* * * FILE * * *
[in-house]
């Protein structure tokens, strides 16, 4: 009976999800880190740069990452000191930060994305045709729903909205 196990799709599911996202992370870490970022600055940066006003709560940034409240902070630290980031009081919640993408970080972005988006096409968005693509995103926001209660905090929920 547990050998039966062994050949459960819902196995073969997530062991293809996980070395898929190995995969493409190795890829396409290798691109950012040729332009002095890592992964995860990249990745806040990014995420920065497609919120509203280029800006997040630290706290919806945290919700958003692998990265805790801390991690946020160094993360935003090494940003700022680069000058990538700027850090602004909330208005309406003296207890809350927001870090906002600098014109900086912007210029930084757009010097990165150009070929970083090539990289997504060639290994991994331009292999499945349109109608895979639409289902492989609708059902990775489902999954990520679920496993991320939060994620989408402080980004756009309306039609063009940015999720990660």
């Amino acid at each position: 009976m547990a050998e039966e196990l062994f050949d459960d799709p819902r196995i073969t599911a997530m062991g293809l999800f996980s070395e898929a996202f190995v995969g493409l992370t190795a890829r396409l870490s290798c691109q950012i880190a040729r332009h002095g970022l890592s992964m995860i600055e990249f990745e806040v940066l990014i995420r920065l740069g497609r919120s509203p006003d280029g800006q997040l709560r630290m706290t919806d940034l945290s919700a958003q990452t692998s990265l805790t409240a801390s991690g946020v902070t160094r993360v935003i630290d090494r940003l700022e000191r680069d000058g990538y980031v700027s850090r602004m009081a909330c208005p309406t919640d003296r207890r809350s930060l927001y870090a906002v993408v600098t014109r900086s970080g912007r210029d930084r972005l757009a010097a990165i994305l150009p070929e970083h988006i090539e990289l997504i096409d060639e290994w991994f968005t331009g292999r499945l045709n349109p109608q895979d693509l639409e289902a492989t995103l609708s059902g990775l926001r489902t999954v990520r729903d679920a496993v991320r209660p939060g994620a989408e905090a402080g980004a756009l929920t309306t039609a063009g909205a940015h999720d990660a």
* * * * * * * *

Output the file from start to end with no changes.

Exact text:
[in-house]
């Protein structure tokens, strides 16, 4: 009976999800880190740069990452000191930060994305045709729903909205 196990799709599911996202992370870490970022600055940066006003709560940034409240902070630290980031009081919640993408970080972005988006096409968005693509995103926001209660905090929920 547990050998039966062994050949459960819902196995073969997530062991293809996980070395898929190995995969493409190795890829396409290798691109950012040729332009002095890592992964995860990249990745806040990014995420920065497609919120509203280029800006997040630290706290919806945290919700958003692998990265805790801390991690946020160094993360935003090494940003700022680069000058990538700027850090602004909330208005309406003296207890809350927001870090906002600098014109900086912007210029930084757009010097990165150009070929970083090539990289997504060639290994991994331009292999499945349109109608895979639409289902492989609708059902990775489902999954990520679920496993991320939060994620989408402080980004756009309306039609063009940015999720990660």
């Amino acid at each position: 009976m547990a050998e039966e196990l062994f050949d459960d799709p819902r196995i073969t599911a997530m062991g293809l999800f996980s070395e898929a996202f190995v995969g493409l992370t190795a890829r396409l870490s290798c691109q950012i880190a040729r332009h002095g970022l890592s992964m995860i600055e990249f990745e806040v940066l990014i995420r920065l740069g497609r919120s509203p006003d280029g800006q997040l709560r630290m706290t919806d940034l945290s919700a958003q990452t692998s990265l805790t409240a801390s991690g946020v902070t160094r993360v935003i630290d090494r940003l700022e000191r680069d000058g990538y980031v700027s850090r602004m009081a909330c208005p309406t919640d003296r207890r809350s930060l927001y870090a906002v993408v600098t014109r900086s970080g912007r210029d930084r972005l757009a010097a990165i994305l150009p070929e970083h988006i090539e990289l997504i096409d060639e290994w991994f968005t331009g292999r499945l045709n349109p109608q895979d693509l639409e289902a492989t995103l609708s059902g990775l926001r489902t999954v990520r729903d679920a496993v991320r209660p939060g994620a989408e905090a402080g980004a756009l929920t309306t039609a063009g909205a940015h999720d990660a």